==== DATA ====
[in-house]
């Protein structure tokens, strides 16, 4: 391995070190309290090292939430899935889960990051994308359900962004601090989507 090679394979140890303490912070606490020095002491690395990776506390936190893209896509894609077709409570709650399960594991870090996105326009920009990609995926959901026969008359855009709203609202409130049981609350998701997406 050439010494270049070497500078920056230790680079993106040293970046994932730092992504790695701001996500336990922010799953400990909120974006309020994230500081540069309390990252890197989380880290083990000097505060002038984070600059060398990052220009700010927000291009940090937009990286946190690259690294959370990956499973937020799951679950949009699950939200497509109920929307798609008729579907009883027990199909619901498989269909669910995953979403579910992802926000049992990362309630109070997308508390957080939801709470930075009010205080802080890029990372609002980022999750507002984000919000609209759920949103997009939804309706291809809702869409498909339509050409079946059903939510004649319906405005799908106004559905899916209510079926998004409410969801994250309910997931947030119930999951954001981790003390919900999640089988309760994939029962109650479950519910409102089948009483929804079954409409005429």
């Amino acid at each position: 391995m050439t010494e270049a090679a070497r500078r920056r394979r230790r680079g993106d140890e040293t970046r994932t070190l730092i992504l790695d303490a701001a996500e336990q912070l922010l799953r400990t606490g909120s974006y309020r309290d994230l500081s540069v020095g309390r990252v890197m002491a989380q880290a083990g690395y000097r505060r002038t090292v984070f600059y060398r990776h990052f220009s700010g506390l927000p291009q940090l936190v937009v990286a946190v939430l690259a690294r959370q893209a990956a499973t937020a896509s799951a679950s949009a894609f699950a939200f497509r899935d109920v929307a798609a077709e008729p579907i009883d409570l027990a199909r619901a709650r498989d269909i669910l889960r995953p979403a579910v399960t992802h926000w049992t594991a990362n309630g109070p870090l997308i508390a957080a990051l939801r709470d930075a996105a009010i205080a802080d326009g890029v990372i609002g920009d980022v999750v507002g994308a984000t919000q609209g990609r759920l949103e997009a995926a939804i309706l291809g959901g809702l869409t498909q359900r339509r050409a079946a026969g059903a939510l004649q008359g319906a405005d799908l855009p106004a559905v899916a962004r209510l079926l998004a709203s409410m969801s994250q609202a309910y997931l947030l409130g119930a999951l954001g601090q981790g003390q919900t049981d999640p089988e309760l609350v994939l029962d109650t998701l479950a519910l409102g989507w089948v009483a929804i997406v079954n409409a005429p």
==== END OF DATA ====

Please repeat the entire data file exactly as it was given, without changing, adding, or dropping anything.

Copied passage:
[in-house]
């Protein structure tokens, strides 16, 4: 391995070190309290090292939430899935889960990051994308359900962004601090989507 090679394979140890303490912070606490020095002491690395990776506390936190893209896509894609077709409570709650399960594991870090996105326009920009990609995926959901026969008359855009709203609202409130049981609350998701997406 050439010494270049070497500078920056230790680079993106040293970046994932730092992504790695701001996500336990922010799953400990909120974006309020994230500081540069309390990252890197989380880290083990000097505060002038984070600059060398990052220009700010927000291009940090937009990286946190690259690294959370990956499973937020799951679950949009699950939200497509109920929307798609008729579907009883027990199909619901498989269909669910995953979403579910992802926000049992990362309630109070997308508390957080939801709470930075009010205080802080890029990372609002980022999750507002984000919000609209759920949103997009939804309706291809809702869409498909339509050409079946059903939510004649319906405005799908106004559905899916209510079926998004409410969801994250309910997931947030119930999951954001981790003390919900999640089988309760994939029962109650479950519910409102089948009483929804079954409409005429």
């Amino acid at each position: 391995m050439t010494e270049a090679a070497r500078r920056r394979r230790r680079g993106d140890e040293t970046r994932t070190l730092i992504l790695d303490a701001a996500e336990q912070l922010l799953r400990t606490g909120s974006y309020r309290d994230l500081s540069v020095g309390r990252v890197m002491a989380q880290a083990g690395y000097r505060r002038t090292v984070f600059y060398r990776h990052f220009s700010g506390l927000p291009q940090l936190v937009v990286a946190v939430l690259a690294r959370q893209a990956a499973t937020a896509s799951a679950s949009a894609f699950a939200f497509r899935d109920v929307a798609a077709e008729p579907i009883d409570l027990a199909r619901a709650r498989d269909i669910l889960r995953p979403a579910v399960t992802h926000w049992t594991a990362n309630g109070p870090l997308i508390a957080a990051l939801r709470d930075a996105a009010i205080a802080d326009g890029v990372i609002g920009d980022v999750v507002g994308a984000t919000q609209g990609r759920l949103e997009a995926a939804i309706l291809g959901g809702l869409t498909q359900r339509r050409a079946a026969g059903a939510l004649q008359g319906a405005d799908l855009p106004a559905v899916a962004r209510l079926l998004a709203s409410m969801s994250q609202a309910y997931l947030l409130g119930a999951l954001g601090q981790g003390q919900t049981d999640p089988e309760l609350v994939l029962d109650t998701l479950a519910l409102g989507w089948v009483a929804i997406v079954n409409a005429p």